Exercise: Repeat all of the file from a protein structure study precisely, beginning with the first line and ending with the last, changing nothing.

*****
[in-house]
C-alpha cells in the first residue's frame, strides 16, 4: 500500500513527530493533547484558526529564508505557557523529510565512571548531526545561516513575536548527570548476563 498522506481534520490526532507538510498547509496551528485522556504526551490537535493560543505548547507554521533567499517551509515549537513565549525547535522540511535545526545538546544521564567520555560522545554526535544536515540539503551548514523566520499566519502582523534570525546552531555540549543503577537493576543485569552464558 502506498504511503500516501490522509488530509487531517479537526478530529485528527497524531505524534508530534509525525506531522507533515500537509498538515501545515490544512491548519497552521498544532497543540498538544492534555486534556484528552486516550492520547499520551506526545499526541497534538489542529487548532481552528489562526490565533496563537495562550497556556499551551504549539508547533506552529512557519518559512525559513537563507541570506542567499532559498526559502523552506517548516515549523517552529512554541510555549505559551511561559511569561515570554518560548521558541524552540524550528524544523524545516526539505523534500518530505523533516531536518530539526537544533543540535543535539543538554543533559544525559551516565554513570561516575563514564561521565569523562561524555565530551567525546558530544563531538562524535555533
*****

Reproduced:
[in-house]
C-alpha cells in the first residue's frame, strides 16, 4: 500500500513527530493533547484558526529564508505557557523529510565512571548531526545561516513575536548527570548476563 498522506481534520490526532507538510498547509496551528485522556504526551490537535493560543505548547507554521533567499517551509515549537513565549525547535522540511535545526545538546544521564567520555560522545554526535544536515540539503551548514523566520499566519502582523534570525546552531555540549543503577537493576543485569552464558 502506498504511503500516501490522509488530509487531517479537526478530529485528527497524531505524534508530534509525525506531522507533515500537509498538515501545515490544512491548519497552521498544532497543540498538544492534555486534556484528552486516550492520547499520551506526545499526541497534538489542529487548532481552528489562526490565533496563537495562550497556556499551551504549539508547533506552529512557519518559512525559513537563507541570506542567499532559498526559502523552506517548516515549523517552529512554541510555549505559551511561559511569561515570554518560548521558541524552540524550528524544523524545516526539505523534500518530505523533516531536518530539526537544533543540535543535539543538554543533559544525559551516565554513570561516575563514564561521565569523562561524555565530551567525546558530544563531538562524535555533